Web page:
What was protectionism in regards to indigenous Australian history?
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With regard to indigenous Australians, protectionism was an early policy that was taken by the Australian government. It was very similar to paternalism in that it assumed that the aboriginal people could not take care of themselves. It assumed that they needed to be protected from white Australians.
In the early colonial days, the relationship between white Australians and aborigines could be very violent. As the white population grew and white settlements expanded, conflict between them and the aborigines increased. There were numerous instances of violence and even massacres such as the Myall Creek Massacre of 1838 in New South Wales.
Because of this, the government eventually decided that something had to be done to protect the aborigines. They were dying out because of the violence and because of disease and the loss of their lands. The government therefore set up systems to try to protect them and care for them. This was very closely connected to the paternalistic policies discussed in the answer to your question on paternalism.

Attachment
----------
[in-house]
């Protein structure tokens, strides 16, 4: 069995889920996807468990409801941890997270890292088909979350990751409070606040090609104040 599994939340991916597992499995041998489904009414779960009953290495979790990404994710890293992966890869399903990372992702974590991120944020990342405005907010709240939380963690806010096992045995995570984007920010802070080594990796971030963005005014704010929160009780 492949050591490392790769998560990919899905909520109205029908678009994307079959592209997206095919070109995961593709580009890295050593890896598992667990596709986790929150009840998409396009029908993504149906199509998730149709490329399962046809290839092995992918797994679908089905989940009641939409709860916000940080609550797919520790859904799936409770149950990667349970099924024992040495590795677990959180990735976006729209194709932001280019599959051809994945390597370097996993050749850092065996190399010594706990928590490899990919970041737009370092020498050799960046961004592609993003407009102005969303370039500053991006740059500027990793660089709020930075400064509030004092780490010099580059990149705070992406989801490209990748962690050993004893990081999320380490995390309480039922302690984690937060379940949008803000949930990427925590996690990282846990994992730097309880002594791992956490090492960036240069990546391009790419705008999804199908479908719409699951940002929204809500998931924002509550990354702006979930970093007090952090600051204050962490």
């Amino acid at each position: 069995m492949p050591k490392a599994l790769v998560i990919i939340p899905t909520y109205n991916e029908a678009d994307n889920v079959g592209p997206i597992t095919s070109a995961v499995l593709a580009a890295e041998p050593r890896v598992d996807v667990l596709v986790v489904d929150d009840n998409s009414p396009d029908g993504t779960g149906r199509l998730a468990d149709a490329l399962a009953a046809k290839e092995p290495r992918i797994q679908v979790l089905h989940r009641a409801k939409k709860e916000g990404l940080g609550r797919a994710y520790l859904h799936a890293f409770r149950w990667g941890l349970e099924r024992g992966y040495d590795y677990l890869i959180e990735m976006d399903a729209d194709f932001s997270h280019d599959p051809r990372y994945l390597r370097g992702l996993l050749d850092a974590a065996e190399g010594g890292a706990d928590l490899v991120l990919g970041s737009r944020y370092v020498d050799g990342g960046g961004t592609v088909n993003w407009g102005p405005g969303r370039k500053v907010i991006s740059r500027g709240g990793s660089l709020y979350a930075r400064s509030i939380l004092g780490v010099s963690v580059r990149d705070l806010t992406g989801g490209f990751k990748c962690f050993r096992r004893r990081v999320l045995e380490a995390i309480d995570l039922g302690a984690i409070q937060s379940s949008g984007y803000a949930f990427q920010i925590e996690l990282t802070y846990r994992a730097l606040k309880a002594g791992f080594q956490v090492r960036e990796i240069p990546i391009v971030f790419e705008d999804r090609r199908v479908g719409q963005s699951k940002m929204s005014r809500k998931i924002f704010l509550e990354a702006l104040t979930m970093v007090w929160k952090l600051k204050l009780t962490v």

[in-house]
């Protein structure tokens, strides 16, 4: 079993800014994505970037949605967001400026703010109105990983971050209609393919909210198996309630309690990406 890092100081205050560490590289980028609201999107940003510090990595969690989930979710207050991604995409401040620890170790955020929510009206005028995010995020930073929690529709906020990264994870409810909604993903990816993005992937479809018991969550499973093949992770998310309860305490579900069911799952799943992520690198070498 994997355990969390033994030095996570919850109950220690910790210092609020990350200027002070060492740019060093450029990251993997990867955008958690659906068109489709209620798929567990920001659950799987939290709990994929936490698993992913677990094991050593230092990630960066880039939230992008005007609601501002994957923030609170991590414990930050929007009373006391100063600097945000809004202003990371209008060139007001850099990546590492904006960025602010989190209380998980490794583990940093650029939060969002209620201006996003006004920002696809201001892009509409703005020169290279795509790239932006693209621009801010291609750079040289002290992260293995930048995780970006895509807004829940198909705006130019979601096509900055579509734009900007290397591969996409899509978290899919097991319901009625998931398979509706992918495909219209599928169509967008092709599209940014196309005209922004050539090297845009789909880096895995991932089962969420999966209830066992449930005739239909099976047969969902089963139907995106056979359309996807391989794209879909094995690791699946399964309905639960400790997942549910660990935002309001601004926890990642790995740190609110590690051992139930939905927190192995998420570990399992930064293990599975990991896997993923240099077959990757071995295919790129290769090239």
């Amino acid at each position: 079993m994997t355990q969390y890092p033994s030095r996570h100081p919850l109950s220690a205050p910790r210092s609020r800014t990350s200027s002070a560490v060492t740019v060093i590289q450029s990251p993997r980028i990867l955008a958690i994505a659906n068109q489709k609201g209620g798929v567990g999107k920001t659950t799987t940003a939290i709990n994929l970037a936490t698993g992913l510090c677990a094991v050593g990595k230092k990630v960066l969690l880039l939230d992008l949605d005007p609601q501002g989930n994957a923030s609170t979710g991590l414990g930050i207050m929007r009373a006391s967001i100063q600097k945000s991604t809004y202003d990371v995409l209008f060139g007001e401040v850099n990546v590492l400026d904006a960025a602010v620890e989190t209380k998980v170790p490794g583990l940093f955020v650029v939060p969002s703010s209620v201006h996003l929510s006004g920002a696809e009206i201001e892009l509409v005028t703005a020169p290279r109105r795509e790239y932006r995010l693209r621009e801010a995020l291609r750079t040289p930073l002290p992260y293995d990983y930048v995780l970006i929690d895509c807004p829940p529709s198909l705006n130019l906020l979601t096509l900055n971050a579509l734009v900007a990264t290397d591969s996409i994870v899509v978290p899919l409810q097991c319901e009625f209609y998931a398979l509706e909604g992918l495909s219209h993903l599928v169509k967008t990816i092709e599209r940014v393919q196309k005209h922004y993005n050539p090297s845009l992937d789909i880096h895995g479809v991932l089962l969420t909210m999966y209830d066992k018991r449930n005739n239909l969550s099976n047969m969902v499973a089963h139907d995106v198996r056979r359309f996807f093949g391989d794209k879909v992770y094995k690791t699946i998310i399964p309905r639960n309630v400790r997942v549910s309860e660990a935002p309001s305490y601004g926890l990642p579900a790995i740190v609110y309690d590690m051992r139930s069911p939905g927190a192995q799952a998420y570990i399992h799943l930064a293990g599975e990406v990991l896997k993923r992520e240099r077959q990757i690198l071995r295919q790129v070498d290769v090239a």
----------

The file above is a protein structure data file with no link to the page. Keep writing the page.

Thus, the policy of protectionism was very similar to paternalism. It was an early policy in Australian history meant to protect aboriginal Australians from the harm that white settlement was doing to them.
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